Wednesday, 30 May 2012

Christening a 'scope

For as long I have been watching birds (so since around the time that God-saw-the-light-that-it-was-good) spotted flycatchers have nested each year in my mother's garden. I am again minding dogs and answering phones there as my indomitable, admirable mother is still visiting hospital and at the same time helping mastermind the Norwich Cathedral Flower Festival. This morning my aunt and cousin relieved me from ninety minutes of dog and phone duties as I had to visit Cley. Stepping out of the house I heard our flycatcher's buzzing dzeet and, looking up to his favoured ash, I saw him tumbling through the insect-busy air.

At Cley I gave a great deal of money to the fine folks of Cley Spy and in return they gave me a new toy. I have had my faithful telescope and tripod for eighteen years and they've been great friends. However, they've become something of an embarrassment to me in front of tour clients, not to mention a weighty encumbrance when packing for my many travels. The time had come for change.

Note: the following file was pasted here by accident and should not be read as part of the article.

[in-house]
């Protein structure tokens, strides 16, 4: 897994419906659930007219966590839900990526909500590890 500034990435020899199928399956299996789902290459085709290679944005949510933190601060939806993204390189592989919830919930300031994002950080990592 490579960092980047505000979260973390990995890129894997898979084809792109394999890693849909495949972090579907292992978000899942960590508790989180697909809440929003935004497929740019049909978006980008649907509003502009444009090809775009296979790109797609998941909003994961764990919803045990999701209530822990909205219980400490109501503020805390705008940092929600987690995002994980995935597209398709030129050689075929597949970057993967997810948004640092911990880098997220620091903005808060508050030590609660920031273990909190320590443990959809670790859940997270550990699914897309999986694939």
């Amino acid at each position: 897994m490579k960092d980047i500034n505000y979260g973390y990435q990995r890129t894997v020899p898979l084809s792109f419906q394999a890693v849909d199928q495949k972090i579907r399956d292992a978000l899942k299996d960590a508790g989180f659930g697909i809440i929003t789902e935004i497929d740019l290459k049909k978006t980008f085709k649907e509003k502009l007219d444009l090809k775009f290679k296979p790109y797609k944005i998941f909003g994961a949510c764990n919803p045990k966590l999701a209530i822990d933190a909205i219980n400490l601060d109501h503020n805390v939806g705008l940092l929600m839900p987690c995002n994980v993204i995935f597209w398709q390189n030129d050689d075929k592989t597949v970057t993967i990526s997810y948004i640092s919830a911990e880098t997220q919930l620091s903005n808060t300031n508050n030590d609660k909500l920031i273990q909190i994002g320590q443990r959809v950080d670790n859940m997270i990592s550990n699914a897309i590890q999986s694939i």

Pulling into the car park at Cley, I met my friend Pat from the visitor centre, who pointed to a line of twitchers on the East Bank. They're watching a great reed warbler, he said. What a splendid bird with which to christen my new 'scope, I thought, as I hadn't seen one here since my old 'scope itself was new. But my aunt and cousin were watching two hot dogs so, the optics deal done, I eschewed the bird and headed dutifully for home. Do I get points for virtue?

Near Langham, in the bank, I spied a rare and glorious mix of colours: the flirtatious lipstick pink of red campion and the clear sulphur yellow of mouse-ear hawkweed. As one is normally a plant of shady woodland edge and the other of hot chalky grassland this was an unexpected combination. But what a coup!

And in the evening? Well, at my mother's I was already half-way to Cley. And I am very fond of Acrocephali. And he was a wonderful bird with which to christen my new 'scope. He was rather far away and the wind was behind us, so I could see him singing but not hear his raucous slo-mo. What struck though were his size, when a puny reed bunting came to sit in the same dead elder, and his shrike-like bulk and profile as he flew through the tops of the reeds.

On my happy way back to the visitor centre a female hairy dragonfly laid her eggs in a channel and I day-dreamed of all the animals my 'scope and I will see together.

New today


spotted flycatcher
Muscicapa striata
great reed warbler
Acrocephalus arundinaceus

2012 Totals
Mammals: 59
Birds: 464
Reptiles: 14
Amphibians: 6
Fish: 4

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